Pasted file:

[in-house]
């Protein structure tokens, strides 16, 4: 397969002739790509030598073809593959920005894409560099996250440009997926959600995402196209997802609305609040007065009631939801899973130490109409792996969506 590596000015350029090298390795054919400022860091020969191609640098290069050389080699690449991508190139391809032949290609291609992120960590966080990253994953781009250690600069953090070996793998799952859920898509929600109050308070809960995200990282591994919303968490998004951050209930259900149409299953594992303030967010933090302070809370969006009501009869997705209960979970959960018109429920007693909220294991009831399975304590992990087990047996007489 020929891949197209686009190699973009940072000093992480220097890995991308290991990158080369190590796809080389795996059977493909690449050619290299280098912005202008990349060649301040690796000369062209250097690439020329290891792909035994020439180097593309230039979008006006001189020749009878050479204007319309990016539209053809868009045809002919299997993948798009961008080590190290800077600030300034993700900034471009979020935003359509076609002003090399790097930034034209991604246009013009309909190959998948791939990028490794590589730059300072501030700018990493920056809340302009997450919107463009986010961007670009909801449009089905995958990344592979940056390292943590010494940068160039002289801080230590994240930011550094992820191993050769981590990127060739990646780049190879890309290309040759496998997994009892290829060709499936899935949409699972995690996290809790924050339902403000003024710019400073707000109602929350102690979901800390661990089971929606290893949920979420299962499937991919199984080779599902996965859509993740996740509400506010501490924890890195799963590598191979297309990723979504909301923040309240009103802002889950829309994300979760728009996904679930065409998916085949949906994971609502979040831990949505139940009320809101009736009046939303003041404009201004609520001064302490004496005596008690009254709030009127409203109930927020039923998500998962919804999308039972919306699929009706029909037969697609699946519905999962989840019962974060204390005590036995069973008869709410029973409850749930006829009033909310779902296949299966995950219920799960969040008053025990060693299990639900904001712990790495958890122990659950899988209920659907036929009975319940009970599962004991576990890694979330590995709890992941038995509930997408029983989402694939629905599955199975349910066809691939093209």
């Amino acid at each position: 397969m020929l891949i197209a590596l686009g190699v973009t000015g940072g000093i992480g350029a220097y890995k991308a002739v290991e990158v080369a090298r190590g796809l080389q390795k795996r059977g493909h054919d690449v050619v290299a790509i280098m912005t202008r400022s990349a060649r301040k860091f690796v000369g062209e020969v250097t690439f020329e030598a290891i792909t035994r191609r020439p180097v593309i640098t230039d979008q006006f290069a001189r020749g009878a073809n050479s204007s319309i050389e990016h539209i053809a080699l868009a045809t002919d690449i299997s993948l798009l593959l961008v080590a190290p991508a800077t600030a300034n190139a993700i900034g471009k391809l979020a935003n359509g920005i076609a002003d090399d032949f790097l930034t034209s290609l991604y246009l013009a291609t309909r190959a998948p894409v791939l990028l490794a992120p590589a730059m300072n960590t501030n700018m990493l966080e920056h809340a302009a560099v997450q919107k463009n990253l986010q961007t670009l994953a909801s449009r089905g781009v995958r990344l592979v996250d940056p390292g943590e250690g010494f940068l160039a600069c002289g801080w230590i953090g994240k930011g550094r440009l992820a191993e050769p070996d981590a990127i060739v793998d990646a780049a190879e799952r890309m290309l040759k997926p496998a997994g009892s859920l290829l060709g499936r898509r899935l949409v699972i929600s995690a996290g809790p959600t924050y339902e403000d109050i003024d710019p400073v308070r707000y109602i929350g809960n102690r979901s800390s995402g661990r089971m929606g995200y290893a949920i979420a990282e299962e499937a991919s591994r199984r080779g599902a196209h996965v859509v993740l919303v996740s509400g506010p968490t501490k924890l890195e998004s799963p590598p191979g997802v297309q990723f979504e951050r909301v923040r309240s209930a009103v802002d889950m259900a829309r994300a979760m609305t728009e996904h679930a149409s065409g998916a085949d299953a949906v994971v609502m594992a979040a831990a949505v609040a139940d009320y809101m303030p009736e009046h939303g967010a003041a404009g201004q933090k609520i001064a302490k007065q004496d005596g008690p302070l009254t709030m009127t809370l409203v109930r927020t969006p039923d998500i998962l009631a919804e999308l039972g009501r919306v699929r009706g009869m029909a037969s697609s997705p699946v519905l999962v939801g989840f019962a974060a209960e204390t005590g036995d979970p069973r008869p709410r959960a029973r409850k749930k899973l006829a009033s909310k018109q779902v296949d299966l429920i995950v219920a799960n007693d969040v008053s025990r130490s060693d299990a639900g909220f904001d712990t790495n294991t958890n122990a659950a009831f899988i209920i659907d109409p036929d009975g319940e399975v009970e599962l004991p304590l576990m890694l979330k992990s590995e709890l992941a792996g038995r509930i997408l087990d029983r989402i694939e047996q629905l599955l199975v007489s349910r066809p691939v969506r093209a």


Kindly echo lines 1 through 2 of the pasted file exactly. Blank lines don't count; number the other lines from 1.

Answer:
[in-house]
């Protein structure tokens, strides 16, 4: 397969002739790509030598073809593959920005894409560099996250440009997926959600995402196209997802609305609040007065009631939801899973130490109409792996969506 590596000015350029090298390795054919400022860091020969191609640098290069050389080699690449991508190139391809032949290609291609992120960590966080990253994953781009250690600069953090070996793998799952859920898509929600109050308070809960995200990282591994919303968490998004951050209930259900149409299953594992303030967010933090302070809370969006009501009869997705209960979970959960018109429920007693909220294991009831399975304590992990087990047996007489 020929891949197209686009190699973009940072000093992480220097890995991308290991990158080369190590796809080389795996059977493909690449050619290299280098912005202008990349060649301040690796000369062209250097690439020329290891792909035994020439180097593309230039979008006006001189020749009878050479204007319309990016539209053809868009045809002919299997993948798009961008080590190290800077600030300034993700900034471009979020935003359509076609002003090399790097930034034209991604246009013009309909190959998948791939990028490794590589730059300072501030700018990493920056809340302009997450919107463009986010961007670009909801449009089905995958990344592979940056390292943590010494940068160039002289801080230590994240930011550094992820191993050769981590990127060739990646780049190879890309290309040759496998997994009892290829060709499936899935949409699972995690996290809790924050339902403000003024710019400073707000109602929350102690979901800390661990089971929606290893949920979420299962499937991919199984080779599902996965859509993740996740509400506010501490924890890195799963590598191979297309990723979504909301923040309240009103802002889950829309994300979760728009996904679930065409998916085949949906994971609502979040831990949505139940009320809101009736009046939303003041404009201004609520001064302490004496005596008690009254709030009127409203109930927020039923998500998962919804999308039972919306699929009706029909037969697609699946519905999962989840019962974060204390005590036995069973008869709410029973409850749930006829009033909310779902296949299966995950219920799960969040008053025990060693299990639900904001712990790495958890122990659950899988209920659907036929009975319940009970599962004991576990890694979330590995709890992941038995509930997408029983989402694939629905599955199975349910066809691939093209």